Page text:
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By: Shranda Call . African Americans. Table of Content. Summary Research Articles Charts and Tables. African Americans .

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table of content
Table of Content
  • Summary
  • Research Articles
  • Charts and Tables
african americans
African Americans
  • For many centuries, men and women have been classified as either being Black or White. Whites have always been viewed as the “ideal” race and the “ideal” color so most any one who is not of this color and heritage has had struggles at one point or another in their lives.
  • Blacks have had quite possibly the biggest struggles because of the relations between slavery which ruled so many of their lives for so many years.
  • I am centering my power point presentation on the struggles African Americans endured with the creation and the abolition of involuntary slavery and the differences between Blacks and other races in regards to their lives now.
arriving in the new world
Arriving in the New World
  • African Americans were the only race to involuntarily travel into the United States. They were brought into the country in large groups to be sold as slaves.
  • These men, women and children had no choice in leaving their country and families.
  • At least half of the Blacks believed they would never be freed and discrimination would never end.

life as a slave
Life as a Slave

The living conditions and working requirements for slaves were nearly unbearable

  • Working sun up to sun down, six days a week
  • Living in a one bedroom cabin with eight other family members
  • Weekly rations of one pound of pork and a peck of cornmeal
  • Only allowed to wear the clothes given to you by your owner
  • New pair of shoes or a blanket given only every three years
  • Slaves who fled their master’s presence were risking their lives in order to have freedom.
  • Slaves fled for many reasons such as psychological abuse, endless hours of hard labor and physical brutality.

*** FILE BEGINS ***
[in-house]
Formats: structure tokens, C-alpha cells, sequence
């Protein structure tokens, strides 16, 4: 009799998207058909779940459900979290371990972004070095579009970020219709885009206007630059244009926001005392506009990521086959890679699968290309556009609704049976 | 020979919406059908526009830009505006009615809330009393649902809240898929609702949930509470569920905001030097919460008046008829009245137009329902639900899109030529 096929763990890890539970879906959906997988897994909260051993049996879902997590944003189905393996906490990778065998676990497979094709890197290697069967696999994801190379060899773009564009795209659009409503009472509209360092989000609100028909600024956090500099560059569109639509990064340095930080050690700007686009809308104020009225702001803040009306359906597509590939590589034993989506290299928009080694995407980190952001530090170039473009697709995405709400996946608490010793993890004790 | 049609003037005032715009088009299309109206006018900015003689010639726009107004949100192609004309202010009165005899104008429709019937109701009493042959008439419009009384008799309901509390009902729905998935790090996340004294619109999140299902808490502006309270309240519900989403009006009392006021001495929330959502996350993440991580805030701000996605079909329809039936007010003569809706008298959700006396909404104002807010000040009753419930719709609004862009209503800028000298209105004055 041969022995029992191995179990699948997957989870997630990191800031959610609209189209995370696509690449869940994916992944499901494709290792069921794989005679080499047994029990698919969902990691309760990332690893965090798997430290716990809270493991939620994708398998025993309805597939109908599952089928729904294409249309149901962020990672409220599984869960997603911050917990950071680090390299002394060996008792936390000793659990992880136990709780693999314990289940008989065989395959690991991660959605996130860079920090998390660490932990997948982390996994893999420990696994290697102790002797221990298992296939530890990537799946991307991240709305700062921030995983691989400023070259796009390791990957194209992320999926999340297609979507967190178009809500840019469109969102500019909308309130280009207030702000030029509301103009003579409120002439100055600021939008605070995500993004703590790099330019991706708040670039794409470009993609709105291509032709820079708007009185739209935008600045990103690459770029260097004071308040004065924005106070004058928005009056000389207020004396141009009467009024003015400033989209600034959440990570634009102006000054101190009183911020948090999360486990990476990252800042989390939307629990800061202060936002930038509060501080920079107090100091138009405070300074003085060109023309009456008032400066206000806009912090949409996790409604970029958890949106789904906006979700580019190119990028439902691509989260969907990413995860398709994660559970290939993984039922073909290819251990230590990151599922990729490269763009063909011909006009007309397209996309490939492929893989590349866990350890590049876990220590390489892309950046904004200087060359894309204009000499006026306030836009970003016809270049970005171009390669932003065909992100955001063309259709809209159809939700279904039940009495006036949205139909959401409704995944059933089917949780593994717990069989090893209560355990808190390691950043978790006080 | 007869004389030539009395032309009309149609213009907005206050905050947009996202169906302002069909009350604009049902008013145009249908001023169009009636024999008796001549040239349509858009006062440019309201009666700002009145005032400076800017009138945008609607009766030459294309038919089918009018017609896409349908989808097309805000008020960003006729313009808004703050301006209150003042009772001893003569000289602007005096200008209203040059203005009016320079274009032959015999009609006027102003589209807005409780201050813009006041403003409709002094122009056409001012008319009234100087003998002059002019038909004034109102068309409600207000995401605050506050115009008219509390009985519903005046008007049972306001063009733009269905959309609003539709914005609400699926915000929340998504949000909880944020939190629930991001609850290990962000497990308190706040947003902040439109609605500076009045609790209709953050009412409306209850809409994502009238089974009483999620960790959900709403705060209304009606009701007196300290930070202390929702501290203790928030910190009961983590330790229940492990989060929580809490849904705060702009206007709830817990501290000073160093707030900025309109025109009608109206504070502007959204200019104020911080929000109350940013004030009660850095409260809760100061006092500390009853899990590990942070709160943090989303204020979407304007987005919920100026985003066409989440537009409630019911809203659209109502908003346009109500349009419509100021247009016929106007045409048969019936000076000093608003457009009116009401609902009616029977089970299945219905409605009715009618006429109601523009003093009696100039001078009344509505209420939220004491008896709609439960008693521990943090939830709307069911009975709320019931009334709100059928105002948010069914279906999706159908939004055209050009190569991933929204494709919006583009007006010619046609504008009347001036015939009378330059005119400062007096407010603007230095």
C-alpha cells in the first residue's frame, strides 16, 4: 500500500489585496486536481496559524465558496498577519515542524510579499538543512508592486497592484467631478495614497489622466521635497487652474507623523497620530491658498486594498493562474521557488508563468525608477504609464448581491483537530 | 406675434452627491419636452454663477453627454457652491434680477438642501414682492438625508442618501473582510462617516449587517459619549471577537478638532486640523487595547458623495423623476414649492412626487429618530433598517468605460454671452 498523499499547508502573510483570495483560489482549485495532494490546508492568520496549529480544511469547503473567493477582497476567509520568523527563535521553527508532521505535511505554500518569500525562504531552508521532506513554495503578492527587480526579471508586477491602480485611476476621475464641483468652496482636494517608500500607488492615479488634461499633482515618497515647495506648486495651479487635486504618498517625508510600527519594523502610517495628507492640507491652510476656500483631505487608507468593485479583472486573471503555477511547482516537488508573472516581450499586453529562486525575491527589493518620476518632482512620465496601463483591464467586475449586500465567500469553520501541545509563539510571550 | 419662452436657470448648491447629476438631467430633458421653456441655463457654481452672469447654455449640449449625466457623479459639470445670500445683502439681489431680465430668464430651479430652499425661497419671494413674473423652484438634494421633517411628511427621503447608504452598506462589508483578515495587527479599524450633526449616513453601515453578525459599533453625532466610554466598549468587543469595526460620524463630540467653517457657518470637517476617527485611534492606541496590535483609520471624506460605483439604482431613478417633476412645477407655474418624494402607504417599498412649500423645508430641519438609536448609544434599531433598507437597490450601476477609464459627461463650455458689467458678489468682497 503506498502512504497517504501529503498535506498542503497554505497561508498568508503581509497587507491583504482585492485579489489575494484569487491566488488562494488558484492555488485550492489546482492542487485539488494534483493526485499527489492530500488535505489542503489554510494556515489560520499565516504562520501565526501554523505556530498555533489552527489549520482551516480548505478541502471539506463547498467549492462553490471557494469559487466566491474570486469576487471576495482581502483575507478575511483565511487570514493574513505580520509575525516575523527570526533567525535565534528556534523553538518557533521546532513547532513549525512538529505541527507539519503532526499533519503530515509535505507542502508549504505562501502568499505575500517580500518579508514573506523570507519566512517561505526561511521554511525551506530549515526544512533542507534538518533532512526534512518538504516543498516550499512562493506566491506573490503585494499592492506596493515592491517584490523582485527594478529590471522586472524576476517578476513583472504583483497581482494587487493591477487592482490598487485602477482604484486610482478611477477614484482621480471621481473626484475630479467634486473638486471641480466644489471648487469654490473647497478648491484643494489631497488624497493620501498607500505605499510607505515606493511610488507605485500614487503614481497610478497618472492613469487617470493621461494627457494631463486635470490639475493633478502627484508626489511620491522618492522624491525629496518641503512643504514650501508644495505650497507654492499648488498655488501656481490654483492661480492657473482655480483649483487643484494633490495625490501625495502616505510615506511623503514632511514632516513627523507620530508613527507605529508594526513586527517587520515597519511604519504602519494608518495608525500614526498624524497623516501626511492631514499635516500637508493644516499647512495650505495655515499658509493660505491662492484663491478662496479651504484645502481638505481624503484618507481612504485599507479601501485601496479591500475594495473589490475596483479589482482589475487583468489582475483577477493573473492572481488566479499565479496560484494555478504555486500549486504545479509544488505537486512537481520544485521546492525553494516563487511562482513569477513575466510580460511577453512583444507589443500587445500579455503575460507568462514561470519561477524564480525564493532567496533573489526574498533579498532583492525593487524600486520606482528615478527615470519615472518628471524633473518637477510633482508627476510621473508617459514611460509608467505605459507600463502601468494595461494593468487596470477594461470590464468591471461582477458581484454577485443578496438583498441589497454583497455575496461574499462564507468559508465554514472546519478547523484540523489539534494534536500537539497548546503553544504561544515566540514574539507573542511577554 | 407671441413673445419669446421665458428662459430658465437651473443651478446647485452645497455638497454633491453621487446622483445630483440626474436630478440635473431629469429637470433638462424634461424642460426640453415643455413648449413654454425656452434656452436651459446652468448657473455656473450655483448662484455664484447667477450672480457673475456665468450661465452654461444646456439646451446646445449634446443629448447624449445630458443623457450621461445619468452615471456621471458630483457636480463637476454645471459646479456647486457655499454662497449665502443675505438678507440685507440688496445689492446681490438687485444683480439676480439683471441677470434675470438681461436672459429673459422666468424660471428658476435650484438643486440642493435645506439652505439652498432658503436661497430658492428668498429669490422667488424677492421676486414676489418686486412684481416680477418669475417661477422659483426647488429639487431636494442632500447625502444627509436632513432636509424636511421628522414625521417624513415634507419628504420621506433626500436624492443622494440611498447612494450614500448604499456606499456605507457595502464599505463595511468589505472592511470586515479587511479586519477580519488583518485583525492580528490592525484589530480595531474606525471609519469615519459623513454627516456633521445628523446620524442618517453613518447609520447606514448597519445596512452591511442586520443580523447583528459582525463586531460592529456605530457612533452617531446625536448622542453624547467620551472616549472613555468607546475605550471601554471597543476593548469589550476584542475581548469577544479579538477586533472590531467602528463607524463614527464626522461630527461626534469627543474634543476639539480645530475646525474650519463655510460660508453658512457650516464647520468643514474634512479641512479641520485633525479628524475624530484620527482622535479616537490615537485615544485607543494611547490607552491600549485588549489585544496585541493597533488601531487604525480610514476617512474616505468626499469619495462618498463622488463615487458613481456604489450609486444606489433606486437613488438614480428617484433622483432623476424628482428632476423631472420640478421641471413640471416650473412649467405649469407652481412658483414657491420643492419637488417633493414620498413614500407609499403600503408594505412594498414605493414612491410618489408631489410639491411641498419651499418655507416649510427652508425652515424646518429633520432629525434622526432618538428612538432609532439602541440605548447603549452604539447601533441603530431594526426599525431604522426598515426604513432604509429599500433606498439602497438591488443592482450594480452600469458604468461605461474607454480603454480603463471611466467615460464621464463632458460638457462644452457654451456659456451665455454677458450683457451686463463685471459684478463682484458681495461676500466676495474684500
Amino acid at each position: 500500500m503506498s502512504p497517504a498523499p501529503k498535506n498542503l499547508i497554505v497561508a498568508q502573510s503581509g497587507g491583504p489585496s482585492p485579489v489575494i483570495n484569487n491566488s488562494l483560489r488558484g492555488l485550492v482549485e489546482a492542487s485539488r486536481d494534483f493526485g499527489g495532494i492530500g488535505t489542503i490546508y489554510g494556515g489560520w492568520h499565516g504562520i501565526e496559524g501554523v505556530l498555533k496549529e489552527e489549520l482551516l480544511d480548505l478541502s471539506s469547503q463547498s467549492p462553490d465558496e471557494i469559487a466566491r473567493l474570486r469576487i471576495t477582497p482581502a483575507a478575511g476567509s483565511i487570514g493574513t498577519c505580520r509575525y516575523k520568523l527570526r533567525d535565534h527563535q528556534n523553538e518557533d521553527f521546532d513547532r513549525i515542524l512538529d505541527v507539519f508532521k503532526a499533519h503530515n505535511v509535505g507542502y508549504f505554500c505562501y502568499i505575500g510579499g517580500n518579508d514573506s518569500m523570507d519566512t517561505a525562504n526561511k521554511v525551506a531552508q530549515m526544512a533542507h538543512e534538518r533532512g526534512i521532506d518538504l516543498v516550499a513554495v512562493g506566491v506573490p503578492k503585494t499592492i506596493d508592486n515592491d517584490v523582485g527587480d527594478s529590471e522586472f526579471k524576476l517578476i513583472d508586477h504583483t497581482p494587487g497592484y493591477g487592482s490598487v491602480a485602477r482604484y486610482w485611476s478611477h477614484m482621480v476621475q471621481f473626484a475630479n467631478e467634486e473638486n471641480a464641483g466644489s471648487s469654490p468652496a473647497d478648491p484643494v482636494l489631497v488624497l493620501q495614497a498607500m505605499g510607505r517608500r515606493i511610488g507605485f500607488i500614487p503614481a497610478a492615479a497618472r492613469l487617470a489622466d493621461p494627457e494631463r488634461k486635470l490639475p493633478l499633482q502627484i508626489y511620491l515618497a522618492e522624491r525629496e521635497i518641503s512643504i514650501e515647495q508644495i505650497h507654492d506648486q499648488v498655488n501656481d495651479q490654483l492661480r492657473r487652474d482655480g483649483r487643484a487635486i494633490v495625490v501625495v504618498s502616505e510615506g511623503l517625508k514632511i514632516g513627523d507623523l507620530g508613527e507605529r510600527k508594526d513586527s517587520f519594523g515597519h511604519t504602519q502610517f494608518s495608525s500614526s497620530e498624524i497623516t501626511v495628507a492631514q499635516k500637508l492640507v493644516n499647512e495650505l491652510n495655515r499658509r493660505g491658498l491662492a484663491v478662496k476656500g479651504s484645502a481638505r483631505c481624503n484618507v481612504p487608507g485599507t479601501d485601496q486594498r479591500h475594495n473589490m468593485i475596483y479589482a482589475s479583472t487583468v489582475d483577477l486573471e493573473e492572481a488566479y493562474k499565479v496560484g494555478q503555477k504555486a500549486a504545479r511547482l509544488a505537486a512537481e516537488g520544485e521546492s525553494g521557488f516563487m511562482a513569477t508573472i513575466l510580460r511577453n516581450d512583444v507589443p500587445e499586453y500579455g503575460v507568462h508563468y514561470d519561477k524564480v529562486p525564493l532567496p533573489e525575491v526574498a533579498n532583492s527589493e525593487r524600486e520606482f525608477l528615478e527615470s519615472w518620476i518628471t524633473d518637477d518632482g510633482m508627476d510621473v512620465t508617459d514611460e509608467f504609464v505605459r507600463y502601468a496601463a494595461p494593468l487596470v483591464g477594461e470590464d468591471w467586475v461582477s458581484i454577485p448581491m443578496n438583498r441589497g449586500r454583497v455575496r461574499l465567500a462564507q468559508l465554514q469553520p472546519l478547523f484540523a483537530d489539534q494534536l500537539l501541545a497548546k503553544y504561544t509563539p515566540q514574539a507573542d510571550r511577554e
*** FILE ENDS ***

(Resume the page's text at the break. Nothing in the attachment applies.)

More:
• Escaping to the North required a journey of a few hundred miles on foot. They had little access to food, water, or shelter.

saying goodbye to slavery
Saying Goodbye to Slavery
  • On January 1st, 1863, in the third year of the Civil War, President Abraham Lincoln issued the Emancipation Proclamation.
  • Although the Emancipation Proclamation didn’t completely abolish slavery, it transformed the war by accepting Black men into the Union Army and Navy.
  • By the end of the war, almost 200,000 black men had fought for freedom in the United States.
  • On January 31st, 1865, the 13th amendment passed congress which formally abolished slavery in the United States.
  • The amendment states, “Neither slavery nor involuntary servitude, except as a punishment for crime whereof the party shall have been duly convicted, shall exist within the Untied States, or any place subject to their jurisdiction.”


108,435 (11%) Free

893,602 (89%) Slaves

488,070 (11%)

3,953,760 (89%)

These pie charts show the increase in the number of African Americans who came to the United States within those 60 years. The numbers significantly increased for both slaves and free Blacks, but the percentages remained fairly constant because of the large amount of Blacks coming into the country.


This information is a best guess on the number of men, women and children who were taken from Africa and transported in slave ships. These estimates were taken from Morel’s calculations as reproduced by Professor Melville J. Herskovits


Income and wealth show major disparities between races. These graphs shows the extreme difference between Blacks and Whites in net worth and home equity and below shows the poverty level.

- Race and Ethnic Relations, Eighth Edition